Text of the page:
Propagator Carlos Magdalena, who works at the gardens' tropical nursery, is the first person to succeed in hybridising the two types since attempts began in 1852.
The new hybrid has been named Nymphaea 'Kew's Electric Indigo', to reflect its spectacularly bright blue petals.
Magdalena took pollen from a white form of night bloomer Nympaea lotus (subgenus Lotos) and placed it on the stigma of day bloomer N. 'Barre Hellquist' (subgenus Anecphya).
Three weeks later, a fruit burst revealing around 40 seeds. But germination proved difficult, with the first three seeds producing seedling plants which died soon after. "Despite this, I kept monitoring the seed bag to try to spot new germinations," said Magdalena.
A week later, a fourth seedling grew, developing leaves with large, reddish markings. "I started to suspect that I had a special one," Magdalena added.
Two and a half months after germinating, the water lily flower opened on 16 January.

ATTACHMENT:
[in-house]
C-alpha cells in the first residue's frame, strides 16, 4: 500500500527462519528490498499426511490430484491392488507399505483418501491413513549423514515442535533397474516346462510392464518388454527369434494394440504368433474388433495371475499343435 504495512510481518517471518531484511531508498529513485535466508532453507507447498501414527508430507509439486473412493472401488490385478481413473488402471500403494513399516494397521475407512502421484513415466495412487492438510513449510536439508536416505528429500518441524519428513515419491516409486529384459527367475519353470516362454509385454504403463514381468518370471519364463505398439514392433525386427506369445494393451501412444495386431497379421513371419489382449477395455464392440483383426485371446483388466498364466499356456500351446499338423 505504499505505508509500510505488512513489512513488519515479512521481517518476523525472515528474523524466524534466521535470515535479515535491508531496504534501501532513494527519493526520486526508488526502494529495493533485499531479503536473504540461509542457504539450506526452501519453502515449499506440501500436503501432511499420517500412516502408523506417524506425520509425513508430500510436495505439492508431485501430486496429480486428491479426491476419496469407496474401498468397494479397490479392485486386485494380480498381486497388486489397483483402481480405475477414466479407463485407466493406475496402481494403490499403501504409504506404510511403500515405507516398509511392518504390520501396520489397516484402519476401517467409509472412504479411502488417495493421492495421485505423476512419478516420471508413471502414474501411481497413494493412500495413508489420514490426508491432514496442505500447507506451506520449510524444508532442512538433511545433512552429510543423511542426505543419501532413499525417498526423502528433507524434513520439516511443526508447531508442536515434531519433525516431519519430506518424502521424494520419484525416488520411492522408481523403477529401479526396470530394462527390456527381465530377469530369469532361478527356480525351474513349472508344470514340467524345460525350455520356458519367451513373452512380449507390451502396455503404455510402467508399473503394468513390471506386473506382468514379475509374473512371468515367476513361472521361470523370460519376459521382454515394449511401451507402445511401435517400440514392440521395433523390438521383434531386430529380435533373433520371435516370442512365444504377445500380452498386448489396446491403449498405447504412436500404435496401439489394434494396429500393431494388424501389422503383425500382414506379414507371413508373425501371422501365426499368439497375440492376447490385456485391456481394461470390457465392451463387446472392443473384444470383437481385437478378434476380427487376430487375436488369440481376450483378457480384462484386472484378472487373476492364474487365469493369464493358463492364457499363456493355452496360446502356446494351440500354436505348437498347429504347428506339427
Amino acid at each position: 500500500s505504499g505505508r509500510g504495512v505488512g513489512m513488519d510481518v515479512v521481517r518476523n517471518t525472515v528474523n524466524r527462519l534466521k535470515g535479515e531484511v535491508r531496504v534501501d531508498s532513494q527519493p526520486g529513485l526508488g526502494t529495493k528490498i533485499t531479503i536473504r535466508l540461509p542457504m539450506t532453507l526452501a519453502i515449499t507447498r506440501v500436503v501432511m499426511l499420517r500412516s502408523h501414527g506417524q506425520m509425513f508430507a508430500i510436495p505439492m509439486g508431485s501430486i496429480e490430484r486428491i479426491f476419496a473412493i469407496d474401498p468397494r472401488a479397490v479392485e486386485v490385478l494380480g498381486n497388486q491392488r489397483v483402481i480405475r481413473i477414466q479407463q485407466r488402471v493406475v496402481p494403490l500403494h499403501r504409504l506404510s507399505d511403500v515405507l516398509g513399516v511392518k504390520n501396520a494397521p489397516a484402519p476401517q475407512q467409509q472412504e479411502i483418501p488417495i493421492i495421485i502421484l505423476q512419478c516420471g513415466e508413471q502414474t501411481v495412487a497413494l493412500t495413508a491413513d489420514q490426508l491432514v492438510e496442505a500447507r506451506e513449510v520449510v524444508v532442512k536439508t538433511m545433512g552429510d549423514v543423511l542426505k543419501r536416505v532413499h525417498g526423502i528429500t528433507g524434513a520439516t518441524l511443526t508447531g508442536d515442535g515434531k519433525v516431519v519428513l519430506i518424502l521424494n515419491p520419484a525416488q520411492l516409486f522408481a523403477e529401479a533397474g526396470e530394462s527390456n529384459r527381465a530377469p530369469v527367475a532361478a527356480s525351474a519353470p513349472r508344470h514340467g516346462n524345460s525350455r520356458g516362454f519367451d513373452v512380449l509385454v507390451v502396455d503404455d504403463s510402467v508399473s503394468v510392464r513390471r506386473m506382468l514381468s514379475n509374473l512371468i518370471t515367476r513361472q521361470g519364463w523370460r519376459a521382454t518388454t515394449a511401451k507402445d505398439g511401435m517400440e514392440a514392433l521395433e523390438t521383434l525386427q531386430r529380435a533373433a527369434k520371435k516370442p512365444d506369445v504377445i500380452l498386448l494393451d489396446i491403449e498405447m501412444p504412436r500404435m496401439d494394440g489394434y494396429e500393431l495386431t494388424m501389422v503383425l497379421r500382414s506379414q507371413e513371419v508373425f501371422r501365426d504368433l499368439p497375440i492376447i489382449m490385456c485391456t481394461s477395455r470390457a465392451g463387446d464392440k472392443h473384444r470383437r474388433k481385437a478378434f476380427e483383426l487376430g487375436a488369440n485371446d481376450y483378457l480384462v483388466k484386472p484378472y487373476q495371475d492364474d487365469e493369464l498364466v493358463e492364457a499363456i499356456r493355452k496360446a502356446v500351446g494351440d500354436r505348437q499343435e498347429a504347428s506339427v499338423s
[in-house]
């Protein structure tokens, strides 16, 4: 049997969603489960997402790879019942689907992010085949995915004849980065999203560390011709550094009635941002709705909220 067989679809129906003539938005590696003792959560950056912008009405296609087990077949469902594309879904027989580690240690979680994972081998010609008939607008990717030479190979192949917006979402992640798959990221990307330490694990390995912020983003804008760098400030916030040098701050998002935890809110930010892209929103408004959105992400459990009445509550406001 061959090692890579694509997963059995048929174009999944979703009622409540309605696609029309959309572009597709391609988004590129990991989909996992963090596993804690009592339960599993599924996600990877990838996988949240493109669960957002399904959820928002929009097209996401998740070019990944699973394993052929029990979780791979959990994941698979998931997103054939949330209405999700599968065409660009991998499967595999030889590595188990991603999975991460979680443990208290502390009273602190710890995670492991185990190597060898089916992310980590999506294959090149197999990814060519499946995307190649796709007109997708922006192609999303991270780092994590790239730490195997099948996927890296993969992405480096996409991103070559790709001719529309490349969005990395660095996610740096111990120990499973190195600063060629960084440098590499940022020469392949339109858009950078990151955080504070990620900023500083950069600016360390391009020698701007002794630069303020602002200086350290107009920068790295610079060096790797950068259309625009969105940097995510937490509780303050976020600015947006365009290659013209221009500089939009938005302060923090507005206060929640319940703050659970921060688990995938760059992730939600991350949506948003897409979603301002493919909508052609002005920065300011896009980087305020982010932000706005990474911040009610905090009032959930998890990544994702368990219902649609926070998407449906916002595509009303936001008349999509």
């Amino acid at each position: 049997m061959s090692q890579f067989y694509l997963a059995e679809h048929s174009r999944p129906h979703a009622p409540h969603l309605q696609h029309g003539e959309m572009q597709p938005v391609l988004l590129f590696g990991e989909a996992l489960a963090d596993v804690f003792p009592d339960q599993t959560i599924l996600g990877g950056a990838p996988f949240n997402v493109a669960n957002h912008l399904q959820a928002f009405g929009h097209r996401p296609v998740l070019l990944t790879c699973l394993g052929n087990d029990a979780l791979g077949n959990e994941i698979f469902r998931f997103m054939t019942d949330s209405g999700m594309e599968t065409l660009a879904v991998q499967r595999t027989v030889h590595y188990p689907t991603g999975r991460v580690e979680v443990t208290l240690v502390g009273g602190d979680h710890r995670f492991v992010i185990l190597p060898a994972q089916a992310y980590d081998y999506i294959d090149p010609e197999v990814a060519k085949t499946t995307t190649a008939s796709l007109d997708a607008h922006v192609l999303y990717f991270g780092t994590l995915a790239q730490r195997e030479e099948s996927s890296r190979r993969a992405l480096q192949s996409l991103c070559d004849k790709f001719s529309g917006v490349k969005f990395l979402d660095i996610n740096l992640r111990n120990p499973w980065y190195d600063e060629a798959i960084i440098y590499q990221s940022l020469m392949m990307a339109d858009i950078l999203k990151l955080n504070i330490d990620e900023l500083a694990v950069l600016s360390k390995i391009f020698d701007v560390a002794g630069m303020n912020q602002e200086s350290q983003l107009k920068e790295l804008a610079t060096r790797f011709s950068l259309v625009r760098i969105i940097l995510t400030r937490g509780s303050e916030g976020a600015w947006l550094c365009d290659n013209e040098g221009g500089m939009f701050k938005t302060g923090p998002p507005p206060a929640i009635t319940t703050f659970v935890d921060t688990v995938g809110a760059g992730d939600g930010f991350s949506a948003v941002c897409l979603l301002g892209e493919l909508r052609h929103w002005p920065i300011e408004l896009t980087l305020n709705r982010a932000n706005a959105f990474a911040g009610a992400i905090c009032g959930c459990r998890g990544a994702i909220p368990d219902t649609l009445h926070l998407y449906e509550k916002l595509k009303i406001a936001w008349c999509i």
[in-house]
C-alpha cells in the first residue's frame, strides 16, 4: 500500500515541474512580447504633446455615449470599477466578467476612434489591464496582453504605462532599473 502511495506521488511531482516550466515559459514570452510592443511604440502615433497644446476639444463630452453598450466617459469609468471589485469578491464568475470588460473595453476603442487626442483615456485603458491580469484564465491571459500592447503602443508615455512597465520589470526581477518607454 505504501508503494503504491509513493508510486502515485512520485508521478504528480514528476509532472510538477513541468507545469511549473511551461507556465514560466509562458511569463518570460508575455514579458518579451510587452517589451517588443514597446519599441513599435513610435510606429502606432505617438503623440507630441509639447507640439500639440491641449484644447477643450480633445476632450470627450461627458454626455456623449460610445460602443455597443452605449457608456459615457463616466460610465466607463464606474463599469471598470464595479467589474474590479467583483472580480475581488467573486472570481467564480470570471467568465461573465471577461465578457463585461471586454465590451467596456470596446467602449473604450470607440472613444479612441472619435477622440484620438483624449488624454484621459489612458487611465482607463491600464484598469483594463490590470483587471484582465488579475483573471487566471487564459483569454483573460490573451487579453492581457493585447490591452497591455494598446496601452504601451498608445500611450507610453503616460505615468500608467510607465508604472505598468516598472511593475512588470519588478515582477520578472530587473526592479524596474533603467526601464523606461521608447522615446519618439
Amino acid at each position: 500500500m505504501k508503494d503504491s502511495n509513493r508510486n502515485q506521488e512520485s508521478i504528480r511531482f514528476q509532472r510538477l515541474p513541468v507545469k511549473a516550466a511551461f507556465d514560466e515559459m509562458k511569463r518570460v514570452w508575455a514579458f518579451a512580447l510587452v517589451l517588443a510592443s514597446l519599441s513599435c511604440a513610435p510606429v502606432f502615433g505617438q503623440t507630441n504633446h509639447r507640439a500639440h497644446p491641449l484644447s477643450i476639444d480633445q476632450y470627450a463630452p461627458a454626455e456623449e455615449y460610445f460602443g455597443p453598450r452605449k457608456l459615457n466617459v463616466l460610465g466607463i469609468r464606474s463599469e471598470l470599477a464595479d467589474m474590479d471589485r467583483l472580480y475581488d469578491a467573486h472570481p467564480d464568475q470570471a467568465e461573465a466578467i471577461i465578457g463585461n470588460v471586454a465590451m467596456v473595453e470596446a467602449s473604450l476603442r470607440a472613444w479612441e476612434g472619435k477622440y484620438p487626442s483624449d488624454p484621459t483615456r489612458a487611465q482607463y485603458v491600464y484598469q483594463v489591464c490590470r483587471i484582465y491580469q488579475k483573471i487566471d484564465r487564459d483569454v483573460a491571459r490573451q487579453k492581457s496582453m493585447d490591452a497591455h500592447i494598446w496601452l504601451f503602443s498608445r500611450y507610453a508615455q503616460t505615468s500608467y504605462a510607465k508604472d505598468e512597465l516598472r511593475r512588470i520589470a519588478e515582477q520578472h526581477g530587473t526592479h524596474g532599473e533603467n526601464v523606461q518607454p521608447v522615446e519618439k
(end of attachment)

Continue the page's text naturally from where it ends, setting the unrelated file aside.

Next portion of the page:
"It appears to be a day flowerer like its mother N. 'Barre Hellquist'. It opens at around nine in the morning," said Magdalena.
"I have received great feedback from other breeders. One even said I am making history."
Magdalena will now register the new variety on the Water Gardeners International Registry of Waterlily Cultivars, which already includes six tropical water lilies bred and published by him last year.
Other botanic gardens will be sent the new variety when numbers are increased. This summer, Magdalena's 2008 varieties N. 'Kew's Kabuki', N. 'Kew's Perfect Stranger' and N. 'Barre Hellquist' will be displayed for the first time at Kew's Waterlily House.
- View: www.watergardenersinternational.org/journal/4- 1/carlos/gallery1.html